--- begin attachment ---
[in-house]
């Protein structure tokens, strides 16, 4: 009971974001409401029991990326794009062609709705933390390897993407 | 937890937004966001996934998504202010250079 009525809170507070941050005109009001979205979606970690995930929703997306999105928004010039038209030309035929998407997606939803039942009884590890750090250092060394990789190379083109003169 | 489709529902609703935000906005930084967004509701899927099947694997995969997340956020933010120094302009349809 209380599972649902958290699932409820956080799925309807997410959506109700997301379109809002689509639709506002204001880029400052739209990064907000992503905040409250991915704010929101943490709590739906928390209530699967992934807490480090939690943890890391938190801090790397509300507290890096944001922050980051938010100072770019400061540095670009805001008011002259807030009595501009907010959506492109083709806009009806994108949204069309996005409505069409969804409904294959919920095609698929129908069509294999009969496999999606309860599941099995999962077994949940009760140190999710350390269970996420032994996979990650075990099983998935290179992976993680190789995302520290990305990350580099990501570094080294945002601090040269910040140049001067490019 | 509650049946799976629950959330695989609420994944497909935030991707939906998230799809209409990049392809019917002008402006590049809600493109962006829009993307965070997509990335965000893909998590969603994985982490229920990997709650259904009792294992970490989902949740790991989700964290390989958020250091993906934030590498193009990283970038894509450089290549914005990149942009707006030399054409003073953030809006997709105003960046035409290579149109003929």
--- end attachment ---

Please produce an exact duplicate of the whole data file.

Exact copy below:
[in-house]
């Protein structure tokens, strides 16, 4: 009971974001409401029991990326794009062609709705933390390897993407 | 937890937004966001996934998504202010250079 009525809170507070941050005109009001979205979606970690995930929703997306999105928004010039038209030309035929998407997606939803039942009884590890750090250092060394990789190379083109003169 | 489709529902609703935000906005930084967004509701899927099947694997995969997340956020933010120094302009349809 209380599972649902958290699932409820956080799925309807997410959506109700997301379109809002689509639709506002204001880029400052739209990064907000992503905040409250991915704010929101943490709590739906928390209530699967992934807490480090939690943890890391938190801090790397509300507290890096944001922050980051938010100072770019400061540095670009805001008011002259807030009595501009907010959506492109083709806009009806994108949204069309996005409505069409969804409904294959919920095609698929129908069509294999009969496999999606309860599941099995999962077994949940009760140190999710350390269970996420032994996979990650075990099983998935290179992976993680190789995302520290990305990350580099990501570094080294945002601090040269910040140049001067490019 | 509650049946799976629950959330695989609420994944497909935030991707939906998230799809209409990049392809019917002008402006590049809600493109962006829009993307965070997509990335965000893909998590969603994985982490229920990997709650259904009792294992970490989902949740790991989700964290390989958020250091993906934030590498193009990283970038894509450089290549914005990149942009707006030399054409003073953030809006997709105003960046035409290579149109003929």